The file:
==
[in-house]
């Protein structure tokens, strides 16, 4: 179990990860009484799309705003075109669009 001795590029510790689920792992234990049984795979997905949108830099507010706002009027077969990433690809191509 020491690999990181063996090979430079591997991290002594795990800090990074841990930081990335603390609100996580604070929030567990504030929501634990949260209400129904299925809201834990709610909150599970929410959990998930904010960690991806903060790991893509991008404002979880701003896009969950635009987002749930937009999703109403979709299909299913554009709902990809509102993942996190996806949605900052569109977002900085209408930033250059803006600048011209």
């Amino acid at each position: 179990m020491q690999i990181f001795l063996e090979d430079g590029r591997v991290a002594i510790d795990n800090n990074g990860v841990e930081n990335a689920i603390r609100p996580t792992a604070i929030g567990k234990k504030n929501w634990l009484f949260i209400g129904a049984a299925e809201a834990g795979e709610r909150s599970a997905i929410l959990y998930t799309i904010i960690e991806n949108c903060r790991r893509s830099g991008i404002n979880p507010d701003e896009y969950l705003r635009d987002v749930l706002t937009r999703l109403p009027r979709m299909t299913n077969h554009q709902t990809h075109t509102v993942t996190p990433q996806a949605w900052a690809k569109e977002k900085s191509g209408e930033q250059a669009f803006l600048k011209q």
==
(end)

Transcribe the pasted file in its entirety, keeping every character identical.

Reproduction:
[in-house]
């Protein structure tokens, strides 16, 4: 179990990860009484799309705003075109669009 001795590029510790689920792992234990049984795979997905949108830099507010706002009027077969990433690809191509 020491690999990181063996090979430079591997991290002594795990800090990074841990930081990335603390609100996580604070929030567990504030929501634990949260209400129904299925809201834990709610909150599970929410959990998930904010960690991806903060790991893509991008404002979880701003896009969950635009987002749930937009999703109403979709299909299913554009709902990809509102993942996190996806949605900052569109977002900085209408930033250059803006600048011209």
């Amino acid at each position: 179990m020491q690999i990181f001795l063996e090979d430079g590029r591997v991290a002594i510790d795990n800090n990074g990860v841990e930081n990335a689920i603390r609100p996580t792992a604070i929030g567990k234990k504030n929501w634990l009484f949260i209400g129904a049984a299925e809201a834990g795979e709610r909150s599970a997905i929410l959990y998930t799309i904010i960690e991806n949108c903060r790991r893509s830099g991008i404002n979880p507010d701003e896009y969950l705003r635009d987002v749930l706002t937009r999703l109403p009027r979709m299909t299913n077969h554009q709902t990809h075109t509102v993942t996190p990433q996806a949605w900052a690809k569109e977002k900085s191509g209408e930033q250059a669009f803006l600048k011209q």